Tetralogy of Fallot (TOF) | Diagnosis and Treatment

LIke ThisLIke ThisLIke ThisLIke ThisLIke This

Contact the Heart Center

How is tetralogy of Fallot diagnosed?

Before birth

Before a child if born, prenatal tests are performed to check for birth defects and other conditions. Tetralogy of Fallot might be seen during an ultrasound. If your doctor suspects your baby may have tetralogy of Fallot, a fetal echocardiogram (cardiac ultrasound) will be ordered to evaluate any issues with the structure of the heart and how it's functioning with this defect.

After birth

A pediatric cardiologist will listen to your baby’s heart and lungs, feel the baby’s pulses, measure the oxygen level in the blood (non-invasively) and use several tests to determine the diagnosis, including:

How is tetralogy of Fallot treated?

Essentially all children with tetralogy of Fallot (TOF) will need surgery. Many children can be managed medically until their complete repair. More severe forms may require early intervention, including hospitalization. 

Cardiac catheterization

Most babies with TOF do not need heart catheterization, but sometimes this procedure helps clarify the diagnosis. In severe circumstances, some children benefit from placing a stent in the blocked connection to the lung artery.

Surgery

Children with TOF typically undergo surgery between three and six months of age. For most, a full repair surgery is performed as the initial operation. Rarely, children require a staged approach with the initial operation being a Blalock-Taussig (BT) shunt. A BT shunt is a tube placed between the body artery and the lung artery to increase blood flow to the lungs.

Full surgical repair of TOF consists of:

  • closing the ventricular septal defect (VSD) between the right and left ventricles.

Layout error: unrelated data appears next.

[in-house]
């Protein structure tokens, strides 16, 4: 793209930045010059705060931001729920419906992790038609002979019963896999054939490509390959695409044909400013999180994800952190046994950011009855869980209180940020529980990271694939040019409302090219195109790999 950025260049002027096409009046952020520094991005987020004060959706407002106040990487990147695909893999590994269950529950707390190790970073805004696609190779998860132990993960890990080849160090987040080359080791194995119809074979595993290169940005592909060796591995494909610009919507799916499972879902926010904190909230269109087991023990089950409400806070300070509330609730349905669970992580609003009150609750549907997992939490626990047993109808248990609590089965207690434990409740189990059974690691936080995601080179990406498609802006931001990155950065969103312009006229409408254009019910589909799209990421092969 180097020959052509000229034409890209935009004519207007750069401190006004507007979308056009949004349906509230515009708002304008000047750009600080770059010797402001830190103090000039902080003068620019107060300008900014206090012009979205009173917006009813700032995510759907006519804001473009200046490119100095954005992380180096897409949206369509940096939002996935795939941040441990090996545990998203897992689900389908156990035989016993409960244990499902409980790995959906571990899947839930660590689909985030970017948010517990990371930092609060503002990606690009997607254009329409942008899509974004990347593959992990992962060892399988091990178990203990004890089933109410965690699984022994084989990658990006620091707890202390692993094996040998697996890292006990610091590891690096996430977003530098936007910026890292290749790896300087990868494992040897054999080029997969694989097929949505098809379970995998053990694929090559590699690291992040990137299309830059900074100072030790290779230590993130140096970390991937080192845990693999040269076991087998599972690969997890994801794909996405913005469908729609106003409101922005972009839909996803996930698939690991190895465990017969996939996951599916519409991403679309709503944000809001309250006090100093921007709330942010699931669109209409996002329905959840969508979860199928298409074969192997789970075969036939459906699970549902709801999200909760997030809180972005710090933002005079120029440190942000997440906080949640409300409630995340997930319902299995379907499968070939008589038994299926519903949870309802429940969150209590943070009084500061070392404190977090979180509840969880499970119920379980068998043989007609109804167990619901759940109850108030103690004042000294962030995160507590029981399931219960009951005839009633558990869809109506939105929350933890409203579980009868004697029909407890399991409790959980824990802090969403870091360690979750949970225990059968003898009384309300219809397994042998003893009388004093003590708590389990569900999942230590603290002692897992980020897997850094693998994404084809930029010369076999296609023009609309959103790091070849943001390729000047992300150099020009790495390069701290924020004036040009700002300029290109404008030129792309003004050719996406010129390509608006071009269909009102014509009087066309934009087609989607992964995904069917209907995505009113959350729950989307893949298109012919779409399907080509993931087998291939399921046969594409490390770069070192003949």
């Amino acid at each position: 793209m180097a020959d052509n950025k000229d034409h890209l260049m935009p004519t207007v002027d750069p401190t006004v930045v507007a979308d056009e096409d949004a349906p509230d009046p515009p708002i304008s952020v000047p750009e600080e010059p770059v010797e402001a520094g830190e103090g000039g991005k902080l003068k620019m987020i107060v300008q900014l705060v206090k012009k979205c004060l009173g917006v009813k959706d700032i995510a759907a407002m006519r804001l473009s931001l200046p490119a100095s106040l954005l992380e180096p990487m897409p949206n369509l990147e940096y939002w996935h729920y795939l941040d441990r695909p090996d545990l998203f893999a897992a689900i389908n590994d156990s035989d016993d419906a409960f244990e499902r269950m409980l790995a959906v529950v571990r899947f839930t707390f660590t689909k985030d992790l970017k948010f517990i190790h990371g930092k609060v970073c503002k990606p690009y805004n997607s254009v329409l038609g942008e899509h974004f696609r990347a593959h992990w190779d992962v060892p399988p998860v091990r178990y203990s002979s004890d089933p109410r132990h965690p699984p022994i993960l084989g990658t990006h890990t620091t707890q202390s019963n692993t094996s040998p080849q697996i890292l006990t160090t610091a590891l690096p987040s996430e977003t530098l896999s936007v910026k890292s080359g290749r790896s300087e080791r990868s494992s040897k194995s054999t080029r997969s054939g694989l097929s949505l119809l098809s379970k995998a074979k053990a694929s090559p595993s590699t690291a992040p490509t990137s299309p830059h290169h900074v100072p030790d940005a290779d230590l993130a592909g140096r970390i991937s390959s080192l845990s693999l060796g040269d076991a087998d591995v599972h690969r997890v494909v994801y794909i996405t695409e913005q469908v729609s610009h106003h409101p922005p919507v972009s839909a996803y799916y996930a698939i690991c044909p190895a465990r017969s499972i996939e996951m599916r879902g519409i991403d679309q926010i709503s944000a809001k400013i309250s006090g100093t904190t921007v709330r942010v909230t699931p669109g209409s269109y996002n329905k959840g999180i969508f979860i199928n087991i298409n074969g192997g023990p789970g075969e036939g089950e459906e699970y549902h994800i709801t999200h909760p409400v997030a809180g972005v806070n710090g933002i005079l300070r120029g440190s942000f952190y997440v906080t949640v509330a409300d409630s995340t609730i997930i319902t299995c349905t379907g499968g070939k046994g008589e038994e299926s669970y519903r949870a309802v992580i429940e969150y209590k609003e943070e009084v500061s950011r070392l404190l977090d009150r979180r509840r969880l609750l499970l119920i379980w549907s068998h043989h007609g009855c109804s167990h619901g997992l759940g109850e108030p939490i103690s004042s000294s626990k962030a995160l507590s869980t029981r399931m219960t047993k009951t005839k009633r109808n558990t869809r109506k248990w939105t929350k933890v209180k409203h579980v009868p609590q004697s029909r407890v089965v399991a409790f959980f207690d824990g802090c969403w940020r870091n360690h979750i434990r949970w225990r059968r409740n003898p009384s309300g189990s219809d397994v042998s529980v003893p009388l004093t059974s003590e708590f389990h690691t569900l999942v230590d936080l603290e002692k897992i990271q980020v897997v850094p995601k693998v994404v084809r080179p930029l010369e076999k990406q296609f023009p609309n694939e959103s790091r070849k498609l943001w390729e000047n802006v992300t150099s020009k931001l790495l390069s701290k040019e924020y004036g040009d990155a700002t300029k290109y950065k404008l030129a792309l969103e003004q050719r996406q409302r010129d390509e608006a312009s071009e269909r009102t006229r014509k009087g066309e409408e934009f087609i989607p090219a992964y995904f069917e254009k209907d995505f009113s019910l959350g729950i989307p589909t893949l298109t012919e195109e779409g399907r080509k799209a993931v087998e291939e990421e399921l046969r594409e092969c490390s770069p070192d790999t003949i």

• relieving the narrowing between the right ventricle and pulmonary artery

If the child also has pulmonary atresia the surgery also will connect the right pump to the lung artery with a new valve. If your child has major aortopulmonary collateral arteries (MAPCAs), multiple procedures may be required.

What are the long-term effects of tetralogy of Fallot?

Children with TOF may need additional operation(s) or catheterization(s) as they grow older. Although the goal of the initial operation is to repair the defect, some children develop leakage from the lung valve, requiring replacement in the future. This usually occurs in adolescence or early adulthood, although it can occur sooner.

Teenagers with congenital heart defects will have to deal with medical appointments and procedures and possible restrictions on physical activities.

Adults who were treated for congenital heart disease as a child will need to be followed by a cardiologist because complications from early heart disease can arise in adulthood. ToF patients may be at some risk for arrhythmias, leaky valves and other heart problems.

Non-cardiac surgeries may pose risks for some patients and will require evaluation and discussion with a cardiologist. For female patients, pregnancy may also present risks.

Boston Children’s is so much more than a hospital—it’s a community of researchers, clinicians, administrators, support staff, innovators, teachers, patients and families, all working together to make the impossible possible. ”
- Sandra L. Fenwick, President and CEO

Boston Children's Hospital
300 Longwood Avenue, Boston, MA 02115
For Patients: 617-355-6000
For Referring Providers: 844-BCH-PEDS | 844-224-7337

Close